"The Batman Encounters -- Gray Face" is a text story, by Walter B. Gibson (the creator of the Shadow), with spot illustrations by Tom Yeates.  

This story deals with Batman's detective and escape artist skills, as Batman has to track down the mysterious villain of Gotham's Chinatown area....Gray Face, after Herbert Garland was found, wandering the streets, speaking of dragons after an encounter with Gray Face. 

Batman's abilities are put to the test surviving the trials put on him by this foe!


"The Strange Death Of Doctor Erdel" was the case that Hawkman chose to solve (with some help from his wife, Hawkgirl) in the story by Paul Levitz and Joe Kubert.

Doctor Erdel was a scientist in an isolated laboratory who died of an apparent heart attack, where Erdel was found by his assistant, Fred Schneider, and Erdel's niece, Anna, inherited Erdel's patents and wealth.  

Erdel's heart attack was found to be brought on by electrical shock (likely from one of his inventions, that have sat untouched for years).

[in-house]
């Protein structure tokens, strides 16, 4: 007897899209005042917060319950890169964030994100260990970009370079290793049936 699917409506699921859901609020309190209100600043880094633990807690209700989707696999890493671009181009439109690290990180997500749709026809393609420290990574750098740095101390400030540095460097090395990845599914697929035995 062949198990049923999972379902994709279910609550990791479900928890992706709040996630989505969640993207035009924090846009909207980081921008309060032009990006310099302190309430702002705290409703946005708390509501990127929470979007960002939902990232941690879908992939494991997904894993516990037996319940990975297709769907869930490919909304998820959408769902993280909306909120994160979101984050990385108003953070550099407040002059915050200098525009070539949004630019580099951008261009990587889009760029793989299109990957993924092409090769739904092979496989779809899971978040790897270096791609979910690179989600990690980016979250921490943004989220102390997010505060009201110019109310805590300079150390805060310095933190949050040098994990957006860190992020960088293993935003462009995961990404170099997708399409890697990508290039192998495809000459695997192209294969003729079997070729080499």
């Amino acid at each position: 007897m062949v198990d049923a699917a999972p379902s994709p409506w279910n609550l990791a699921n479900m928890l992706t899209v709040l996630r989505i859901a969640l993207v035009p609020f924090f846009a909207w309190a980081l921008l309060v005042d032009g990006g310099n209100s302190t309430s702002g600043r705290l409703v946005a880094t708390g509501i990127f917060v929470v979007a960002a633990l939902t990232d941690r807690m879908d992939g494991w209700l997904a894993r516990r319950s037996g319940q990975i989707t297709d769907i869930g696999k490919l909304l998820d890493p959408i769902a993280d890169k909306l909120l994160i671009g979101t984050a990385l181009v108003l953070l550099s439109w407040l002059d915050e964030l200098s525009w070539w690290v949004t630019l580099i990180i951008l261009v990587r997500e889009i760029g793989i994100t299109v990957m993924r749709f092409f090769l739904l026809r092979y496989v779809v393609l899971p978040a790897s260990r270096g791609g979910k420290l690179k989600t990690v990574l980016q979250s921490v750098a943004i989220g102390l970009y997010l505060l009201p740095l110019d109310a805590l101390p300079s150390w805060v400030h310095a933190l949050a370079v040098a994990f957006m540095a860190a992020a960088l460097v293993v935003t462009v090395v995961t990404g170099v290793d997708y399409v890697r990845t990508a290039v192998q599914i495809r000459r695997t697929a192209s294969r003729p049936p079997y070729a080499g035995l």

Hawkman and Hawkgirl track down Anna (finding her innocent, as she had given away the money and devoted herself to charity work, with a tear stained scrapbook of her uncle's achievements), then to finding Fred, who had changed careers, becoming a successful ornithologist (thus eliminating his motive to want to steal Erdel's work).  

So, the Hawks head back to check to see who could have directed the computer to deliver the fatal shock to Dr. Erdel?  And which famous Justice Leaguer was Dr. Erdel responsible for?


Last, but not least, is "What Happens When A Batman Dies?" by Cary Bates, Carmine Infantino and Bob Smith, where....well, Batman dies!  

Disillusioned by the constant need for his services, Batman is feeling like his war on crime does no good, making him careless in taking down a few thieves at a simple mugging...

....not realizing that it was a trap by dog master Stryker, so that his hound, a trained attack dog, could bite the Batman with its poison coated teeth.  

The poison is killing Batman, and Robin and Gordon have to figure out how to save Batman (with Batman using his force of will to try to survive, ends up summoning Deadman, a wandering spirit able to possess bodies and control their actions, to help).

Deadman, possessing Robin, injects Batman with adrenaline, combined with Deadman possessing him, allows Batman to rise, and start to track down his killer as well as deal with his feelings of despair. 


After this brief depiction of Batman's villains by Jim Aparo (from a slightly earlier dollar sized issue of Detective Comics, and these and other previously invented villains were sadly lacking from this issue of Detective Comics)...